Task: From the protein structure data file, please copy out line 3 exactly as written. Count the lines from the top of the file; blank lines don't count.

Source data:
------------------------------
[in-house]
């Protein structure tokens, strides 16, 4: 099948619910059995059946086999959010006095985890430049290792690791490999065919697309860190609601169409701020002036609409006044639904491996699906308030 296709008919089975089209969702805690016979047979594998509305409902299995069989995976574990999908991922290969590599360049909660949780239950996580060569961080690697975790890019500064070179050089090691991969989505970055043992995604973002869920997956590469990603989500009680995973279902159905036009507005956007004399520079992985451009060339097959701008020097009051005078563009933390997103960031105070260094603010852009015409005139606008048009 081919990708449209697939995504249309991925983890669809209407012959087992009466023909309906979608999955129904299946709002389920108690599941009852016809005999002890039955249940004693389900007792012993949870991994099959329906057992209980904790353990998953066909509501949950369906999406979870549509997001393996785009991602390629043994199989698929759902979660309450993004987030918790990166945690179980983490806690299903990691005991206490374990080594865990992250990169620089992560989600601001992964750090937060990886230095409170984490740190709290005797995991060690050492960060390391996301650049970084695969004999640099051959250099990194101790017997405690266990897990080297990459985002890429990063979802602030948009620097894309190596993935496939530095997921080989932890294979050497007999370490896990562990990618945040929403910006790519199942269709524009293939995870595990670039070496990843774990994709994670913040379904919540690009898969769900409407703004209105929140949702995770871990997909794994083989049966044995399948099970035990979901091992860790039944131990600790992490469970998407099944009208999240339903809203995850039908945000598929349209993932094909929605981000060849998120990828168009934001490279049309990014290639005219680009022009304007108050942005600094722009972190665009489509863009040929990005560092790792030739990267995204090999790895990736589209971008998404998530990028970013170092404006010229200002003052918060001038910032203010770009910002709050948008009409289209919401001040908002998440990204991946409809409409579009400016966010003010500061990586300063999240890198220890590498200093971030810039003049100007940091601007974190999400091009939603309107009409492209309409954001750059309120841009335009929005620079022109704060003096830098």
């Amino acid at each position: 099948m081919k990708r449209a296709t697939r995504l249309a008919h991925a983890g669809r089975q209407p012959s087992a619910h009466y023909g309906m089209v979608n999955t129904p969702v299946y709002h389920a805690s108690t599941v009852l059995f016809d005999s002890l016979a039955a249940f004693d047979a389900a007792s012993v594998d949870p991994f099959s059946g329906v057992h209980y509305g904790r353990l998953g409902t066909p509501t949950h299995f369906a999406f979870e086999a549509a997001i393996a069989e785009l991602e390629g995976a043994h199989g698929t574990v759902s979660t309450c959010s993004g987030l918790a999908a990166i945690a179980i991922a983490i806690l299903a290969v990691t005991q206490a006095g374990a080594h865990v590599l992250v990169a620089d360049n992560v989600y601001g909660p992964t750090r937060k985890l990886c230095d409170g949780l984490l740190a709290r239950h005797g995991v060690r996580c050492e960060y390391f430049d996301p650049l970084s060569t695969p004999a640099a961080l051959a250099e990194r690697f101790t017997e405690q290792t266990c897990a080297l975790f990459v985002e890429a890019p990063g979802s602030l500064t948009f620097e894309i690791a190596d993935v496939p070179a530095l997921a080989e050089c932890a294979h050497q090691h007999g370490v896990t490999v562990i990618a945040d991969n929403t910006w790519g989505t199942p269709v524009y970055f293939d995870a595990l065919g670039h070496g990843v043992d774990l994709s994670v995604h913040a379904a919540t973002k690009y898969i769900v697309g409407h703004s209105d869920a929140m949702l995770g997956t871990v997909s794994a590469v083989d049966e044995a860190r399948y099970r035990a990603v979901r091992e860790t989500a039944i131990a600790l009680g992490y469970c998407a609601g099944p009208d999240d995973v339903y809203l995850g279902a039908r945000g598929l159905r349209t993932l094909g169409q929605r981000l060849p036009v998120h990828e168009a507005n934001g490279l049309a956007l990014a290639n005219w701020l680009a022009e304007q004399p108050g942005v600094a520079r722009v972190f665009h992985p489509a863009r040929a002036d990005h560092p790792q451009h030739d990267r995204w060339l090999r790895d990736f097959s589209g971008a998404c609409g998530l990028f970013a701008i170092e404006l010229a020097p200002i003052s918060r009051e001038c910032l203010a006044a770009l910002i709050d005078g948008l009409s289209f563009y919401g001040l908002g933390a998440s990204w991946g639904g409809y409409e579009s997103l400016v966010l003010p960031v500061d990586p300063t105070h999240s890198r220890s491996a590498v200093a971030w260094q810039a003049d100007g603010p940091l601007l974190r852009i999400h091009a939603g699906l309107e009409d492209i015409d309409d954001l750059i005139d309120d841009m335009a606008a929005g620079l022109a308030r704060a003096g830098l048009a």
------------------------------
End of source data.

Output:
């Amino acid at each position: 099948m081919k990708r449209a296709t697939r995504l249309a008919h991925a983890g669809r089975q209407p012959s087992a619910h009466y023909g309906m089209v979608n999955t129904p969702v299946y709002h389920a805690s108690t599941v009852l059995f016809d005999s002890l016979a039955a249940f004693d047979a389900a007792s012993v594998d949870p991994f099959s059946g329906v057992h209980y509305g904790r353990l998953g409902t066909p509501t949950h299995f369906a999406f979870e086999a549509a997001i393996a069989e785009l991602e390629g995976a043994h199989g698929t574990v759902s979660t309450c959010s993004g987030l918790a999908a990166i945690a179980i991922a983490i806690l299903a290969v990691t005991q206490a006095g374990a080594h865990v590599l992250v990169a620089d360049n992560v989600y601001g909660p992964t750090r937060k985890l990886c230095d409170g949780l984490l740190a709290r239950h005797g995991v060690r996580c050492e960060y390391f430049d996301p650049l970084s060569t695969p004999a640099a961080l051959a250099e990194r690697f101790t017997e405690q290792t266990c897990a080297l975790f990459v985002e890429a890019p990063g979802s602030l500064t948009f620097e894309i690791a190596d993935v496939p070179a530095l997921a080989e050089c932890a294979h050497q090691h007999g370490v896990t490999v562990i990618a945040d991969n929403t910006w790519g989505t199942p269709v524009y970055f293939d995870a595990l065919g670039h070496g990843v043992d774990l994709s994670v995604h913040a379904a919540t973002k690009y898969i769900v697309g409407h703004s209105d869920a929140m949702l995770g997956t871990v997909s794994a590469v083989d049966e044995a860190r399948y099970r035990a990603v979901r091992e860790t989500a039944i131990a600790l009680g992490y469970c998407a609601g099944p009208d999240d995973v339903y809203l995850g279902a039908r945000g598929l159905r349209t993932l094909g169409q929605r981000l060849p036009v998120h990828e168009a507005n934001g490279l049309a956007l990014a290639n005219w701020l680009a022009e304007q004399p108050g942005v600094a520079r722009v972190f665009h992985p489509a863009r040929a002036d990005h560092p790792q451009h030739d990267r995204w060339l090999r790895d990736f097959s589209g971008a998404c609409g998530l990028f970013a701008i170092e404006l010229a020097p200002i003052s918060r009051e001038c910032l203010a006044a770009l910002i709050d005078g948008l009409s289209f563009y919401g001040l908002g933390a998440s990204w991946g639904g409809y409409e579009s997103l400016v966010l003010p960031v500061d990586p300063t105070h999240s890198r220890s491996a590498v200093a971030w260094q810039a003049d100007g603010p940091l601007l974190r852009i999400h091009a939603g699906l309107e009409d492209i015409d309409d954001l750059i005139d309120d841009m335009a606008a929005g620079l022109a308030r704060a003096g830098l048009a």